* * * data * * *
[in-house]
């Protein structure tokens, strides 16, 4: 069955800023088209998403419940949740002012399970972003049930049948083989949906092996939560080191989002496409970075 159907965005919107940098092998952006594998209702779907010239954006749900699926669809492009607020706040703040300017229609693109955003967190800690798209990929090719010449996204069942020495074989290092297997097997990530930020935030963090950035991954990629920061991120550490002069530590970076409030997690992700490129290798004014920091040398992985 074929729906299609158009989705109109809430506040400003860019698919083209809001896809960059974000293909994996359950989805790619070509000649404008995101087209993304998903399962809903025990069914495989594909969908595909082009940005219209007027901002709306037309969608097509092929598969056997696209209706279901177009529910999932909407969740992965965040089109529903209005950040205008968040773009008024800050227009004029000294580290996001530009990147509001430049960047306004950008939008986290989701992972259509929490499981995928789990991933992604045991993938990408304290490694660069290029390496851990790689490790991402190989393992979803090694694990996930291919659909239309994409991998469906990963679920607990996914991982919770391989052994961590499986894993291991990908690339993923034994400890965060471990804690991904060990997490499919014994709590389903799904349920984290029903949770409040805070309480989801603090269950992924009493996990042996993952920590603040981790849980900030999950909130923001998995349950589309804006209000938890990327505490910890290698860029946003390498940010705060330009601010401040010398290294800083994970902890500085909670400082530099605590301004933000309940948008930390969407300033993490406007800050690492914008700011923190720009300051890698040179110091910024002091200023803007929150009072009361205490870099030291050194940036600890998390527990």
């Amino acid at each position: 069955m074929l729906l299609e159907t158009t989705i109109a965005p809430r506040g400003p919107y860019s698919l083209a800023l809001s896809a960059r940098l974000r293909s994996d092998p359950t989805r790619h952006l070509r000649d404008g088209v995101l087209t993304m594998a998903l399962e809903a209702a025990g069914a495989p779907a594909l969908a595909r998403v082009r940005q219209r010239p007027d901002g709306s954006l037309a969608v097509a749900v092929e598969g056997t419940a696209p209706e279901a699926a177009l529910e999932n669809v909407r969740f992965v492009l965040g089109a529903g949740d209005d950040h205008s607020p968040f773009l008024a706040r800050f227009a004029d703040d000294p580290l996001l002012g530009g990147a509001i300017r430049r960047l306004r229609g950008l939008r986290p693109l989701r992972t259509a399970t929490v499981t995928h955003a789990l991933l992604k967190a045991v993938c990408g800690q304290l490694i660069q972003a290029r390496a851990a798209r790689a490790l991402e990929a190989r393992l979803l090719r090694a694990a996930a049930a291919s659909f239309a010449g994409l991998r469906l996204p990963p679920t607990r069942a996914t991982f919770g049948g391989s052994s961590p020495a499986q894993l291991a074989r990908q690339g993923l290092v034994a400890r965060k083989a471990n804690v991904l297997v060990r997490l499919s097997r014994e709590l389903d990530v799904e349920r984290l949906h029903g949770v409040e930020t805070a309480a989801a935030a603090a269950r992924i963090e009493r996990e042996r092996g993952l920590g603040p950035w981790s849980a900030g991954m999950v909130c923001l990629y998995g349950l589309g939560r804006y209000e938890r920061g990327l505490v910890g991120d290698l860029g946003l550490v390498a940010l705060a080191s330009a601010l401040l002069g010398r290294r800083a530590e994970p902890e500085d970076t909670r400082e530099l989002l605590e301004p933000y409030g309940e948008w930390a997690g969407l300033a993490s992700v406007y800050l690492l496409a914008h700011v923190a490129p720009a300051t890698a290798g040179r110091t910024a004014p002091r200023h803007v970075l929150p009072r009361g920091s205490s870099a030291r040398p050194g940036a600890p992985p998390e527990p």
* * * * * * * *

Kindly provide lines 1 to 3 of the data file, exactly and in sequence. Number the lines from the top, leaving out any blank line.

[in-house]
């Protein structure tokens, strides 16, 4: 069955800023088209998403419940949740002012399970972003049930049948083989949906092996939560080191989002496409970075 159907965005919107940098092998952006594998209702779907010239954006749900699926669809492009607020706040703040300017229609693109955003967190800690798209990929090719010449996204069942020495074989290092297997097997990530930020935030963090950035991954990629920061991120550490002069530590970076409030997690992700490129290798004014920091040398992985 074929729906299609158009989705109109809430506040400003860019698919083209809001896809960059974000293909994996359950989805790619070509000649404008995101087209993304998903399962809903025990069914495989594909969908595909082009940005219209007027901002709306037309969608097509092929598969056997696209209706279901177009529910999932909407969740992965965040089109529903209005950040205008968040773009008024800050227009004029000294580290996001530009990147509001430049960047306004950008939008986290989701992972259509929490499981995928789990991933992604045991993938990408304290490694660069290029390496851990790689490790991402190989393992979803090694694990996930291919659909239309994409991998469906990963679920607990996914991982919770391989052994961590499986894993291991990908690339993923034994400890965060471990804690991904060990997490499919014994709590389903799904349920984290029903949770409040805070309480989801603090269950992924009493996990042996993952920590603040981790849980900030999950909130923001998995349950589309804006209000938890990327505490910890290698860029946003390498940010705060330009601010401040010398290294800083994970902890500085909670400082530099605590301004933000309940948008930390969407300033993490406007800050690492914008700011923190720009300051890698040179110091910024002091200023803007929150009072009361205490870099030291050194940036600890998390527990």
């Amino acid at each position: 069955m074929l729906l299609e159907t158009t989705i109109a965005p809430r506040g400003p919107y860019s698919l083209a800023l809001s896809a960059r940098l974000r293909s994996d092998p359950t989805r790619h952006l070509r000649d404008g088209v995101l087209t993304m594998a998903l399962e809903a209702a025990g069914a495989p779907a594909l969908a595909r998403v082009r940005q219209r010239p007027d901002g709306s954006l037309a969608v097509a749900v092929e598969g056997t419940a696209p209706e279901a699926a177009l529910e999932n669809v909407r969740f992965v492009l965040g089109a529903g949740d209005d950040h205008s607020p968040f773009l008024a706040r800050f227009a004029d703040d000294p580290l996001l002012g530009g990147a509001i300017r430049r960047l306004r229609g950008l939008r986290p693109l989701r992972t259509a399970t929490v499981t995928h955003a789990l991933l992604k967190a045991v993938c990408g800690q304290l490694i660069q972003a290029r390496a851990a798209r790689a490790l991402e990929a190989r393992l979803l090719r090694a694990a996930a049930a291919s659909f239309a010449g994409l991998r469906l996204p990963p679920t607990r069942a996914t991982f919770g049948g391989s052994s961590p020495a499986q894993l291991a074989r990908q690339g993923l290092v034994a400890r965060k083989a471990n804690v991904l297997v060990r997490l499919s097997r014994e709590l389903d990530v799904e349920r984290l949906h029903g949770v409040e930020t805070a309480a989801a935030a603090a269950r992924i963090e009493r996990e042996r092996g993952l920590g603040p950035w981790s849980a900030g991954m999950v909130c923001l990629y998995g349950l589309g939560r804006y209000e938890r920061g990327l505490v910890g991120d290698l860029g946003l550490v390498a940010l705060a080191s330009a601010l401040l002069g010398r290294r800083a530590e994970p902890e500085d970076t909670r400082e530099l989002l605590e301004p933000y409030g309940e948008w930390a997690g969407l300033a993490s992700v406007y800050l690492l496409a914008h700011v923190a490129p720009a300051t890698a290798g040179r110091t910024a004014p002091r200023h803007v970075l929150p009072r009361g920091s205490s870099a030291r040398p050194g940036a600890p992985p998390e527990p």